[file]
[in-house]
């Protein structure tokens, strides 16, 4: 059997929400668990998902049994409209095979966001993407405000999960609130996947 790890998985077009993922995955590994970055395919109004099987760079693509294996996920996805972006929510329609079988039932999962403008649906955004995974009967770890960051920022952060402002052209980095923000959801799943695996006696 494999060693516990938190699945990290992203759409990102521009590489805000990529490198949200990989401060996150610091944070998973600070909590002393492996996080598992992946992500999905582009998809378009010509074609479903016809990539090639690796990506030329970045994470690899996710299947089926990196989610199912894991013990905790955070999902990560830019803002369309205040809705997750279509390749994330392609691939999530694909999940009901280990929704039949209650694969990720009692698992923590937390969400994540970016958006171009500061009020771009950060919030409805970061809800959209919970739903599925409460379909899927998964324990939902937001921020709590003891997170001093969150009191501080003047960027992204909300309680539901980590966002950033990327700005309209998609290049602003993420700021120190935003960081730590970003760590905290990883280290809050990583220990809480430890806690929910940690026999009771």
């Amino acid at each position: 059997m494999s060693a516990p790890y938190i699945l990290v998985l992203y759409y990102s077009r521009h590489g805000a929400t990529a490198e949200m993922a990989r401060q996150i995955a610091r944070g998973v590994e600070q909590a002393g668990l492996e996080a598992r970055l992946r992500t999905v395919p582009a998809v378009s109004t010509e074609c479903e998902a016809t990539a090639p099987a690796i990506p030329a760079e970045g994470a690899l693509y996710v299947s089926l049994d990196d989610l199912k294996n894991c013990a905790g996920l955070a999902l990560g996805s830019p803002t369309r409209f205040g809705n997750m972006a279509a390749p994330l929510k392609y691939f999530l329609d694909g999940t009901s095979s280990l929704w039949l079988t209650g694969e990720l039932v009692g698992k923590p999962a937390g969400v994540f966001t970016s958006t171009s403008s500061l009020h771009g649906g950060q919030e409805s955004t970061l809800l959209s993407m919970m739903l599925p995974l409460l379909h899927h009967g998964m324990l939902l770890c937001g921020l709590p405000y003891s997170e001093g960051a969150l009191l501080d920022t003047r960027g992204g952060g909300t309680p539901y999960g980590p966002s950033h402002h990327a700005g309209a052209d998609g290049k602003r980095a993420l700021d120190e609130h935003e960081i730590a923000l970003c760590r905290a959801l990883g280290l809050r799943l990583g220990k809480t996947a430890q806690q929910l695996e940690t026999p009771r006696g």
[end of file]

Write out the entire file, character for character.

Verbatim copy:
[in-house]
């Protein structure tokens, strides 16, 4: 059997929400668990998902049994409209095979966001993407405000999960609130996947 790890998985077009993922995955590994970055395919109004099987760079693509294996996920996805972006929510329609079988039932999962403008649906955004995974009967770890960051920022952060402002052209980095923000959801799943695996006696 494999060693516990938190699945990290992203759409990102521009590489805000990529490198949200990989401060996150610091944070998973600070909590002393492996996080598992992946992500999905582009998809378009010509074609479903016809990539090639690796990506030329970045994470690899996710299947089926990196989610199912894991013990905790955070999902990560830019803002369309205040809705997750279509390749994330392609691939999530694909999940009901280990929704039949209650694969990720009692698992923590937390969400994540970016958006171009500061009020771009950060919030409805970061809800959209919970739903599925409460379909899927998964324990939902937001921020709590003891997170001093969150009191501080003047960027992204909300309680539901980590966002950033990327700005309209998609290049602003993420700021120190935003960081730590970003760590905290990883280290809050990583220990809480430890806690929910940690026999009771």
């Amino acid at each position: 059997m494999s060693a516990p790890y938190i699945l990290v998985l992203y759409y990102s077009r521009h590489g805000a929400t990529a490198e949200m993922a990989r401060q996150i995955a610091r944070g998973v590994e600070q909590a002393g668990l492996e996080a598992r970055l992946r992500t999905v395919p582009a998809v378009s109004t010509e074609c479903e998902a016809t990539a090639p099987a690796i990506p030329a760079e970045g994470a690899l693509y996710v299947s089926l049994d990196d989610l199912k294996n894991c013990a905790g996920l955070a999902l990560g996805s830019p803002t369309r409209f205040g809705n997750m972006a279509a390749p994330l929510k392609y691939f999530l329609d694909g999940t009901s095979s280990l929704w039949l079988t209650g694969e990720l039932v009692g698992k923590p999962a937390g969400v994540f966001t970016s958006t171009s403008s500061l009020h771009g649906g950060q919030e409805s955004t970061l809800l959209s993407m919970m739903l599925p995974l409460l379909h899927h009967g998964m324990l939902l770890c937001g921020l709590p405000y003891s997170e001093g960051a969150l009191l501080d920022t003047r960027g992204g952060g909300t309680p539901y999960g980590p966002s950033h402002h990327a700005g309209a052209d998609g290049k602003r980095a993420l700021d120190e609130h935003e960081i730590a923000l970003c760590r905290a959801l990883g280290l809050r799943l990583g220990k809480t996947a430890q806690q929910l695996e940690t026999p009771r006696g």